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Category:    Home > Reviews > Comedy > Compilation > TV > Red Skelton Collection (Koch)

Red Skelton Collection (Passport)


Picture: C     Sound: C+     Extras: D     Content: B-



A great comic actor lost to the past that is starting to resurface is Red Skelton.  Passport’s Red Skelton Collection is one of a few sets recently released that is betting on his work to be rediscovered.  There are TV advertisements for his full-color series from the late 1960s, but this set offers his first monochrome series back in the 1950s.  The look and opening of the show changed as often as the sponsorship did, but these shows hold up better than expected, including the benefit of having regulars like Jackie Coogan and Vincent Price.  Skelton had his own series of characters he played.


The five DVDs include the following shows, whose titles are self-explanatory as to the content of each:


DVD 1:

1)     Lord Beaverhead

2)     Freddie & The Spies

DVD 2:

3)     Mr. Lasagna

4)     Deadeye & The Indians

5)     Vinnie The P

DVD 3:

6)     Freddie’s Masterpiece

7)     Halloween Story

DVD 4:

8)     Thanksgiving Episode

9)     Cop & The Anthem

10)  Freddie & The Yuletide Doll

DVD 5:

11)  The Look Awards (1954, including Walt Disney (producer), Edmond O’Brien (supporting actor), Alfred Hitchcock (director), Jack Lemmon (most promising actor), Judy Garland (best actress for A Star Is Born) and Bing Crosby (best actor in The Country Girl).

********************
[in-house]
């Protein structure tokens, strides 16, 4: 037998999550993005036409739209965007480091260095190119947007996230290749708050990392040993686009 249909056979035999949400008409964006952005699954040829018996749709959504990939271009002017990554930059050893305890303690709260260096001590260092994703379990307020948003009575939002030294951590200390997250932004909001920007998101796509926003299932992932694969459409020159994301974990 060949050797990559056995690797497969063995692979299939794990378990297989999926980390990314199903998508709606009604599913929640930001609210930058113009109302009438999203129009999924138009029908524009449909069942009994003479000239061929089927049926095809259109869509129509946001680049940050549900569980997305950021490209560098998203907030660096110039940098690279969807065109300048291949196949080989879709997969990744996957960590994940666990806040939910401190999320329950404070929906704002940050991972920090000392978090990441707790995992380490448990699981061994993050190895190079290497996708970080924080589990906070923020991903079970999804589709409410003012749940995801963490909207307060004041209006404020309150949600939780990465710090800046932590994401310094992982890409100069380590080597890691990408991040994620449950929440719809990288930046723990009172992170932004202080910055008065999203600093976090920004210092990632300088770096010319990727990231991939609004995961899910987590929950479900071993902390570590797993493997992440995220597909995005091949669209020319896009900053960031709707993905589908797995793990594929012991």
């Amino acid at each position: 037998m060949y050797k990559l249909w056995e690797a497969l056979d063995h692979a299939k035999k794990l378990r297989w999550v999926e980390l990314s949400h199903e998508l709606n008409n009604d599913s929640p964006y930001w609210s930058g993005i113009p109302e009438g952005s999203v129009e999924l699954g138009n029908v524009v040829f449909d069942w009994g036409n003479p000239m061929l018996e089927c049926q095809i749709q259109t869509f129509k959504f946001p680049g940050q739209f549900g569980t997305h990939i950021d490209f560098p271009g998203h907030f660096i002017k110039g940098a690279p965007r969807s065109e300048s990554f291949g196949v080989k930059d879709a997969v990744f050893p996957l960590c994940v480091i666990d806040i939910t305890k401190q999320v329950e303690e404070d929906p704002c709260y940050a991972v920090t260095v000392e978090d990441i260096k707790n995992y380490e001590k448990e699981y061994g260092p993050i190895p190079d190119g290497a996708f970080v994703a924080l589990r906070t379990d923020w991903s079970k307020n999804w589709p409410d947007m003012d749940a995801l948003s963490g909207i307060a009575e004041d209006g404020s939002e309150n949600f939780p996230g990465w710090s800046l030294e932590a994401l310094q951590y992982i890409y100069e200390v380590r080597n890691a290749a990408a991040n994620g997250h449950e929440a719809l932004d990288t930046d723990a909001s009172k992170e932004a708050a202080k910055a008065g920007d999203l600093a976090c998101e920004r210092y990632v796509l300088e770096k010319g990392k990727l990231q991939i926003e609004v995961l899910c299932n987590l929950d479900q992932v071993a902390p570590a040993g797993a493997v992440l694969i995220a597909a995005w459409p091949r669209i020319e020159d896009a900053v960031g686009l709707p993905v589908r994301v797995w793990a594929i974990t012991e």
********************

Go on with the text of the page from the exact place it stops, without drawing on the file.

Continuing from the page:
The last show is a legitimate installment of the New Red Skelton Show, which came by a larger budget (relatively speaking) and began a trend of kicking in more song and dance numbers.  The picture is poorest on the shows, many of which look like they came from kinescope copies a few generations down, but quality varies there.   Each show was made for a half-hour time slot and the final program in the set is the same length.  Hollywood Remembers Red Skelton covers how he was an official clown and quickly became a Hollywood supporting actor before larger fame arrived ahead.  After being in the original Dr. Kildare B- movies at MGM, Whistling In The Dark (1941) made him a lead actor, a hit spoof about a mystery radio show backstage inspired two sequels and he was on his way.  This is a very informative program loaded with facts and great trailers, though it ends too soon and abruptly, not following him through his TV career and the end of his radio run.  Still, this all adds up to make The Red Skelton Collection worthy of the competing volumes out on DVD now.  The Dolby Digital 2.0 Mono fares better throughout, working best on the documentary, as is the case with the picture.  Maybe we’ll get some of these films too.  A Skelton return sounds good to me.



-   Nicholas Sheffo


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